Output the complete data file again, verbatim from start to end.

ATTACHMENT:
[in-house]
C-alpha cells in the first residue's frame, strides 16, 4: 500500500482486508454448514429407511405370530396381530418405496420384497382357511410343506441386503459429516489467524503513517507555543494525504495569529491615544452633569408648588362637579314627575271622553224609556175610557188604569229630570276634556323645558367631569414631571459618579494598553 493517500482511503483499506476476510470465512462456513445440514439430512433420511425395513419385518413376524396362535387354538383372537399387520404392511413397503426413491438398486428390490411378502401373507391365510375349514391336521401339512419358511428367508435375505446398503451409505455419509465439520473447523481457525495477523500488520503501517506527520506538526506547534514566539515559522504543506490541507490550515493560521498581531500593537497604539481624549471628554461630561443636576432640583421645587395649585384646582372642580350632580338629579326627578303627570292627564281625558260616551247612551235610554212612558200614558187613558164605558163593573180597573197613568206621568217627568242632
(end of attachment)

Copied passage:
[in-house]
C-alpha cells in the first residue's frame, strides 16, 4: 500500500482486508454448514429407511405370530396381530418405496420384497382357511410343506441386503459429516489467524503513517507555543494525504495569529491615544452633569408648588362637579314627575271622553224609556175610557188604569229630570276634556323645558367631569414631571459618579494598553 493517500482511503483499506476476510470465512462456513445440514439430512433420511425395513419385518413376524396362535387354538383372537399387520404392511413397503426413491438398486428390490411378502401373507391365510375349514391336521401339512419358511428367508435375505446398503451409505455419509465439520473447523481457525495477523500488520503501517506527520506538526506547534514566539515559522504543506490541507490550515493560521498581531500593537497604539481624549471628554461630561443636576432640583421645587395649585384646582372642580350632580338629579326627578303627570292627564281625558260616551247612551235610554212612558200614558187613558164605558163593573180597573197613568206621568217627568242632